2020 was a record year for ransomware payments ($692 million), and 2021 will likely be higher once all data is in, Chainalysis recently reported† Moreover, with the outbreak of the war between Ukraine and Russia, the use of ransomware as a geopolitical tool – and not just as a money grab – is expected to increase as well.
But a new US law could turn this rising tide of extortion. US President Joe Biden recently signed the Strengthening American Cybersecurity Act or the Peters Act, which requires infrastructure companies to report substantial cyberattacks to the government within 72 hours and within 24 hours upon payment of ransomware.
Why is this important? Blockchain analysis has proven increasingly effective at disrupting ransomware networks, as seen in last year’s Colonial Pipeline case, where the Department of Justice was able to to recover $2.3 million of the total paid by a pipeline company to a ransomware ring.
But to maintain this positive trend, more data is needed and provided in a more timely manner, especially the crypto addresses of malicious parties, as almost all ransomware attacks involve blockchain-based cryptocurrencies, usually Bitcoin (BTC).
This is where the new law should help, as so far ransomware victims rarely report the extortion to the government or others.
US President Joe Biden and Shalanda Young, director of the Office of Management and Budget, at the White House, March 28, 2022. Source: Reuters/Kevin Lamarque
“It will be very helpful,” Roman Bieda, Coinfirm’s head of fraud investigations, told Coin-Crypto. “The ability to instantly ‘mark’ specific coins, addresses or transactions as ‘risky’ […] allows all users to recognize the risk even before any money laundering attempt.”
“It will definitely aid in blockchain forensics analysis,” Allan Liska, senior intelligence analyst at Recorded Future, told Coin-Crypto. “While ransomware groups often switch wallets for each ransomware attack, that money eventually flows back into a single wallet. Blockchain researchers have become very good at connecting those dots.” They managed to do this despite mixing and other tactics used by ransomware rings and their Confederate money launderers, he added.
Siddhartha Dalal, professor of professional practice at Columbia University, agreed. Last year, Dalal co-authored a paper titled “Identification of Ransomware Actors in the Bitcoin Network,” which described how he and his fellow researchers were able to use graph learning and blockchain analysis algorithms to identify ransomware attackers with “85% prediction accuracy on the test dataset.” ”
While their results were encouraging, the authors stated that they could achieve even better accuracy by further improving their algorithms and, critically, “obtaining more data that is more reliable.”
The challenge for forensic modellers here is that they are working with very unbalanced or skewed data. Columbia University researchers were able to tap into 400 million Bitcoin transactions and nearly 40 million Bitcoin addresses, but only 143 of these were confirmed ransomware addresses. In other words, the non-fraud transactions were much larger than the fraudulent ones. With data this skewed, the model will either highlight a lot of false positives or omit the fraudulent data as a small percentage.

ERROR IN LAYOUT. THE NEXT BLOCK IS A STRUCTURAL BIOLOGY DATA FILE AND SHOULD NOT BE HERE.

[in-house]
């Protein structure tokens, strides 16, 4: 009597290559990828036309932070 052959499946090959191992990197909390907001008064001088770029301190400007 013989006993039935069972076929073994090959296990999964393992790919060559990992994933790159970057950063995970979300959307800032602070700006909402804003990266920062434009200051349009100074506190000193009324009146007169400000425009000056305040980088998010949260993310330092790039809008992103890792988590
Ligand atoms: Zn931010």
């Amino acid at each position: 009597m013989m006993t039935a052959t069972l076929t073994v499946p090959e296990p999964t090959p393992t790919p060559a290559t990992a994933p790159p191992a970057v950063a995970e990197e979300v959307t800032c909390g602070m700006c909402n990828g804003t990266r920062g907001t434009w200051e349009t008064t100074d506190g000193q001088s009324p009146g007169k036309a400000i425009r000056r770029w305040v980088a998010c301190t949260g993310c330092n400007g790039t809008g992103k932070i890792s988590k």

Coinfirm’s Bieda gave an example of this problem in an interview last year:
“Suppose you want to build a model that takes pictures of dogs from a wealth of cat pictures, but you have a training dataset with 1,000 cat pictures and only one dog picture. A machine learning model would learn that it’s okay to treat all pictures as cat pictures , since the margin of error is [only] 0.001.’”
In other words, the algorithm would “guess ‘cat’ all the time, which of course would render the model useless, even if it scored high in overall accuracy.”
Dalal was asked if this new US legislation would help expand the public dataset of “fraudulent” Bitcoin and crypto addresses needed for more effective blockchain analysis of ransomware networks.
“There is no doubt about it,” Dalal told Coin-Crypto. “Of course, more data is always good for any analysis.” But more importantly, under the law, ransomware payments will now be revealed within a 24-hour period, providing “a better chance of recovery as well as capabilities to identify servers and attack methods so other potential victims can take defensive steps to protect them,” he added, because most perpetrators use the same malware to attack other victims.
An underused forensic tool
It is generally not known that there are benefits to law enforcement when criminals use cryptocurrencies to fund their activities. “You can use blockchain analytics to discover their entire supply chain,” said Kimberly Grauer, research director at Chainalysis. “You can see where they buy their bulletproof hosting, where they buy their malware, their affiliate in Canada” and so on. “You can get a lot of insights for these groups” through blockchain analysis, she added at a recent Chainalysis Media Roundtable in New York City.